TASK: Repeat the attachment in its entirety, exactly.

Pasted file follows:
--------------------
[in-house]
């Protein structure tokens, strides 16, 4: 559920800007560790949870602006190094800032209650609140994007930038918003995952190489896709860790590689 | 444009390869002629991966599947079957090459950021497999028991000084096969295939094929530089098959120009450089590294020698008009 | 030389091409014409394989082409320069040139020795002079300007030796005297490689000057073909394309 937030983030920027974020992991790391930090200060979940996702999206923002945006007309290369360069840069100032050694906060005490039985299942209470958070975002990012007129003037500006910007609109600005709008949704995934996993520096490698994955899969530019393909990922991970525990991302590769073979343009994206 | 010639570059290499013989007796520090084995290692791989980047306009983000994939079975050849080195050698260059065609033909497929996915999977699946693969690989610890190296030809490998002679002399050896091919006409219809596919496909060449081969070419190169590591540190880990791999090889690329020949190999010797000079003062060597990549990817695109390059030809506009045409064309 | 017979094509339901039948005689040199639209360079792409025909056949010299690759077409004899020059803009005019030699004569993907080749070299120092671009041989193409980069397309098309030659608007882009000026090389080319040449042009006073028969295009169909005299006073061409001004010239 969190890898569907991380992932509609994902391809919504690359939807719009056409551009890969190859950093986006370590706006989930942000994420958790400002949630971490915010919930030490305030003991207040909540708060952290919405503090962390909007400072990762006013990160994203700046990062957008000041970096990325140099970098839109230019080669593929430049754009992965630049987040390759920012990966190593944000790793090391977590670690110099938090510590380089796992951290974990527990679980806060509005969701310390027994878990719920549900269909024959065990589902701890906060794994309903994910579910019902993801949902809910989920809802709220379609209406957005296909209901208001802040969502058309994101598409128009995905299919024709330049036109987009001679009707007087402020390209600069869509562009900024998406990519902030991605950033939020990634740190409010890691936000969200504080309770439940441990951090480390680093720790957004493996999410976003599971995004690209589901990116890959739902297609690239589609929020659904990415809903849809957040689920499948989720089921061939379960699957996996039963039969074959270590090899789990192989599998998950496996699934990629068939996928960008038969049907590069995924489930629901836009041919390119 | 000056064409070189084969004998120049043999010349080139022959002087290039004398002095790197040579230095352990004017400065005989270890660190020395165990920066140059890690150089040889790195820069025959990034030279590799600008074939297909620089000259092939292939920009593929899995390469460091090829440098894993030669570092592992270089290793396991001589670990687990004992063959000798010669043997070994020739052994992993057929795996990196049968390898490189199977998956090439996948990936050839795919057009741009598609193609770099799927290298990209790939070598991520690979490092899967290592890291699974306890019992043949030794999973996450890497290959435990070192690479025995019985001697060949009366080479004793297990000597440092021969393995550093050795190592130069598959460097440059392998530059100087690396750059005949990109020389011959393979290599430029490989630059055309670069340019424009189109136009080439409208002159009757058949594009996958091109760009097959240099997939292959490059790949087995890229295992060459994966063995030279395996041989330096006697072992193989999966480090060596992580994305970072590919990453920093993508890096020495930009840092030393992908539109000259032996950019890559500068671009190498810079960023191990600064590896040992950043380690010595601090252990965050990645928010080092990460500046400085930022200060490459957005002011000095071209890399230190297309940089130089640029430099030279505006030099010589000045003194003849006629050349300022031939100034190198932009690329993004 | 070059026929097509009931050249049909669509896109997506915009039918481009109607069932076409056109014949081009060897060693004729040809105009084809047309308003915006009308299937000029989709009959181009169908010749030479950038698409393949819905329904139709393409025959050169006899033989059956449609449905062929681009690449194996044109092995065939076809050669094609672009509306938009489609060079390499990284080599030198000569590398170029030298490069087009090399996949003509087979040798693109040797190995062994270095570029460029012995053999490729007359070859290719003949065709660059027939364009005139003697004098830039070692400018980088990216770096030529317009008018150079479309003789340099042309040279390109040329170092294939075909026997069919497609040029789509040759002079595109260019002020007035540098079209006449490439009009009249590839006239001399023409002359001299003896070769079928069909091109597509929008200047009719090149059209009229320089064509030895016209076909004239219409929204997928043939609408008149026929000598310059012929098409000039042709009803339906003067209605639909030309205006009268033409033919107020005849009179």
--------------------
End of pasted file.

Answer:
[in-house]
């Protein structure tokens, strides 16, 4: 559920800007560790949870602006190094800032209650609140994007930038918003995952190489896709860790590689 | 444009390869002629991966599947079957090459950021497999028991000084096969295939094929530089098959120009450089590294020698008009 | 030389091409014409394989082409320069040139020795002079300007030796005297490689000057073909394309 937030983030920027974020992991790391930090200060979940996702999206923002945006007309290369360069840069100032050694906060005490039985299942209470958070975002990012007129003037500006910007609109600005709008949704995934996993520096490698994955899969530019393909990922991970525990991302590769073979343009994206 | 010639570059290499013989007796520090084995290692791989980047306009983000994939079975050849080195050698260059065609033909497929996915999977699946693969690989610890190296030809490998002679002399050896091919006409219809596919496909060449081969070419190169590591540190880990791999090889690329020949190999010797000079003062060597990549990817695109390059030809506009045409064309 | 017979094509339901039948005689040199639209360079792409025909056949010299690759077409004899020059803009005019030699004569993907080749070299120092671009041989193409980069397309098309030659608007882009000026090389080319040449042009006073028969295009169909005299006073061409001004010239 969190890898569907991380992932509609994902391809919504690359939807719009056409551009890969190859950093986006370590706006989930942000994420958790400002949630971490915010919930030490305030003991207040909540708060952290919405503090962390909007400072990762006013990160994203700046990062957008000041970096990325140099970098839109230019080669593929430049754009992965630049987040390759920012990966190593944000790793090391977590670690110099938090510590380089796992951290974990527990679980806060509005969701310390027994878990719920549900269909024959065990589902701890906060794994309903994910579910019902993801949902809910989920809802709220379609209406957005296909209901208001802040969502058309994101598409128009995905299919024709330049036109987009001679009707007087402020390209600069869509562009900024998406990519902030991605950033939020990634740190409010890691936000969200504080309770439940441990951090480390680093720790957004493996999410976003599971995004690209589901990116890959739902297609690239589609929020659904990415809903849809957040689920499948989720089921061939379960699957996996039963039969074959270590090899789990192989599998998950496996699934990629068939996928960008038969049907590069995924489930629901836009041919390119 | 000056064409070189084969004998120049043999010349080139022959002087290039004398002095790197040579230095352990004017400065005989270890660190020395165990920066140059890690150089040889790195820069025959990034030279590799600008074939297909620089000259092939292939920009593929899995390469460091090829440098894993030669570092592992270089290793396991001589670990687990004992063959000798010669043997070994020739052994992993057929795996990196049968390898490189199977998956090439996948990936050839795919057009741009598609193609770099799927290298990209790939070598991520690979490092899967290592890291699974306890019992043949030794999973996450890497290959435990070192690479025995019985001697060949009366080479004793297990000597440092021969393995550093050795190592130069598959460097440059392998530059100087690396750059005949990109020389011959393979290599430029490989630059055309670069340019424009189109136009080439409208002159009757058949594009996958091109760009097959240099997939292959490059790949087995890229295992060459994966063995030279395996041989330096006697072992193989999966480090060596992580994305970072590919990453920093993508890096020495930009840092030393992908539109000259032996950019890559500068671009190498810079960023191990600064590896040992950043380690010595601090252990965050990645928010080092990460500046400085930022200060490459957005002011000095071209890399230190297309940089130089640029430099030279505006030099010589000045003194003849006629050349300022031939100034190198932009690329993004 | 070059026929097509009931050249049909669509896109997506915009039918481009109607069932076409056109014949081009060897060693004729040809105009084809047309308003915006009308299937000029989709009959181009169908010749030479950038698409393949819905329904139709393409025959050169006899033989059956449609449905062929681009690449194996044109092995065939076809050669094609672009509306938009489609060079390499990284080599030198000569590398170029030298490069087009090399996949003509087979040798693109040797190995062994270095570029460029012995053999490729007359070859290719003949065709660059027939364009005139003697004098830039070692400018980088990216770096030529317009008018150079479309003789340099042309040279390109040329170092294939075909026997069919497609040029789509040759002079595109260019002020007035540098079209006449490439009009009249590839006239001399023409002359001299003896070769079928069909091109597509929008200047009719090149059209009229320089064509030895016209076909004239219409929204997928043939609408008149026929000598310059012929098409000039042709009803339906003067209605639909030309205006009268033409033919107020005849009179």